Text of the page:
• I have no animus against the Lib Dems, but they will be massacred, not necessarily because of the tuition fee issue (which will be forgotten by most voters by the time an election is due), but because that is the lot of a junior coalition partner. They get blamed for everything that goes wrong, but will be able to point to very little that went well for which they were visibly responsible. That’s the way the world turns, I’m afraid.

      As for England being ‘forthright’, I wonder. The issue of fees was tackled by Tony Blair, but at the time against resistance from almost all sides. Cameron has now followed suit, but there is no mass movement to support him in this. Introducing fees means removing a middle class benefit. The middle classes fight like crazy when you do that.

      As for the humanities, you say you support the government approach. I’d love to hear you explain your views there, and why you don’t think they should receive any taxpayer support.

  5. copernicus Says:

    Ferdinand: “As it happens, the more I consider the fine print of the Browne proposals, the more sceptical I am becoming about whether they are appropriate”

    Now you are talking like a politician, perhaps because your view may not match with the prevailing political views in Scotland? You may not like what Lord Browne recommends, but his team took nearly a year and listened to submissions. The leadership has laways been what you believe in and stand up to be counted.


    • That’s what I am doing, Copernicus, that’s what I’m doing. And no, I am not following any ‘prevailing political views in Scotland’, whatever they might be! I am firmly in favour of student contributions. What I am sceptical about as regards Browne is the approach to the humanities, which will mean that they become the preserve of the wealthy. I don’t care how long Browne’s group deliberated, on this issue they are wrong; and that has some onward effect on other matters. I am absolutely in favour of student contributions, but also of taxpayer contributions; I am not in favour of an entirely privatised system!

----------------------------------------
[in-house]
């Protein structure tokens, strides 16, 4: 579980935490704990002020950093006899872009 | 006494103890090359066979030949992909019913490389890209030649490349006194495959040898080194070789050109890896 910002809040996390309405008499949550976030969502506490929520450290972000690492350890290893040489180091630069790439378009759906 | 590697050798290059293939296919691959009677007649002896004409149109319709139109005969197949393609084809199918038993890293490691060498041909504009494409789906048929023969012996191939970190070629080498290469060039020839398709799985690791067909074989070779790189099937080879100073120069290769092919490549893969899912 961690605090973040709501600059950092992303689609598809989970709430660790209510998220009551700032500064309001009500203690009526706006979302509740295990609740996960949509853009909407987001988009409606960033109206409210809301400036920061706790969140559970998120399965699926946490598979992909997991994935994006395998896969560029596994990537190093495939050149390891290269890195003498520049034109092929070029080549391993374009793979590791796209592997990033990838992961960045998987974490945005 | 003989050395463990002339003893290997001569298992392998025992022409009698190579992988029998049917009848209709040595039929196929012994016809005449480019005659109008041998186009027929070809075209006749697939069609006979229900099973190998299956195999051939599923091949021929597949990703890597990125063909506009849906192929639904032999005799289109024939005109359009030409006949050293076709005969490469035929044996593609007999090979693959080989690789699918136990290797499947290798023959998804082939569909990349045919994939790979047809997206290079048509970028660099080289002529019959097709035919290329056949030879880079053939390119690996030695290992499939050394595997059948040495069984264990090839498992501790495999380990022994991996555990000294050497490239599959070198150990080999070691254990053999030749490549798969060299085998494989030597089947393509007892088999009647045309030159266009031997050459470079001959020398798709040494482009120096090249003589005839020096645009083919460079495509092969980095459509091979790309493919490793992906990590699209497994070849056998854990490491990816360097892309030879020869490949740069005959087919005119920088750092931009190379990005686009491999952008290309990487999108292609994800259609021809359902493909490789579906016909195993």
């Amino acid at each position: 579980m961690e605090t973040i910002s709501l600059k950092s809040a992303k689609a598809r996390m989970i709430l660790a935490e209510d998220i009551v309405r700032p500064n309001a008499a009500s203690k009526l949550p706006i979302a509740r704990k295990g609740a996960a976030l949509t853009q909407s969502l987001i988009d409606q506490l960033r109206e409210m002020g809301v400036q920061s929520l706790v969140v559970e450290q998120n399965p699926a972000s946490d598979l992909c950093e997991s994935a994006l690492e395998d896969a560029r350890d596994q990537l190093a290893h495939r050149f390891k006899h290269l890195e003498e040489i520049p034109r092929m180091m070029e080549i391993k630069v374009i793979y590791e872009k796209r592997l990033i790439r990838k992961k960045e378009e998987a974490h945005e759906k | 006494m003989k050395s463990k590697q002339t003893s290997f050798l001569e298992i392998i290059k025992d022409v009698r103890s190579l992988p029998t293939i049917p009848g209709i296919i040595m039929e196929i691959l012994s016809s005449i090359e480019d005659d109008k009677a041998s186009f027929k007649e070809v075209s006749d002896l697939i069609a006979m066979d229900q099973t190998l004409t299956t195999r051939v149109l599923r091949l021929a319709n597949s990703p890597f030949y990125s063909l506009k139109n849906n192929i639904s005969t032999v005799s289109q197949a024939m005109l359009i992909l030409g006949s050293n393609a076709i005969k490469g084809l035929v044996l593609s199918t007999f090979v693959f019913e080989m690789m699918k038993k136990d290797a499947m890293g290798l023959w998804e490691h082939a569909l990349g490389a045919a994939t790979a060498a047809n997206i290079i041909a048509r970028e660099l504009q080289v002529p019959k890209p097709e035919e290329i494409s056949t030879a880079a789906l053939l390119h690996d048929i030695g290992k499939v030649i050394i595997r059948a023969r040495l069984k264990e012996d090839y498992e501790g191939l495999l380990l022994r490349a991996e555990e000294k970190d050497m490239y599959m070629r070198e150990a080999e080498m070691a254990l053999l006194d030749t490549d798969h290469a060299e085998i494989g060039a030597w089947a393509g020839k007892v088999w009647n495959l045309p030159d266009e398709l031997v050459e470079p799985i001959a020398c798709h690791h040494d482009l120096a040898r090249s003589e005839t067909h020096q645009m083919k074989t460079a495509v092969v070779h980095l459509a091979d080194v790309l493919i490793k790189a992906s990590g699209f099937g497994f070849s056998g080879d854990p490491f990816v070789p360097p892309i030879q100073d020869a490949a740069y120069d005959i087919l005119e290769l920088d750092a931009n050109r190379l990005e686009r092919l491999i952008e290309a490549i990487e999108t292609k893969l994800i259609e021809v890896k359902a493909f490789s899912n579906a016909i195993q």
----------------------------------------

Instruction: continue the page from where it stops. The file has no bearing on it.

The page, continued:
6. copernicus Says:

    “Browne is the approach to the humanities, which will mean that they become the preserve of the wealthy”
    It is the same now, only STEM attracts lower middle and working class (as they do go mostly to comprehensives where A levels in humanities do not fill class rooms) as they see job opportunities. That is my experience in STEM as a STEM person.

  7. copernicus Says:

    Oh, BTW, I am a governor of a local college and two comprehensive schools here.

  8. copernicus Says:

    Ferdinand

    It is not unargued insult. I am sorry if you think like that. My comment about “no hope” is that I am pretty sure why Lord Browne and his committee which consisted of Prof Eastwood, VC of Birmingham U and a History professor and Diane Coyle, an economist recommended about humanities. Your view does look at one side only, but I believe this committee’s recommendation.

  9. copernicus Says:

    Prof Eastwood is Chancellor and not VC. You could invite Lord Browne to RGU. If I recollect well, he was awarded a hon doctorate there.

  10. copernicus Says:

    Ferdinand

    Forget England. Comment on this:
    http://www.timeshighereducation.co.uk/story.asp?storycode=414565
    which is more linked to your experience.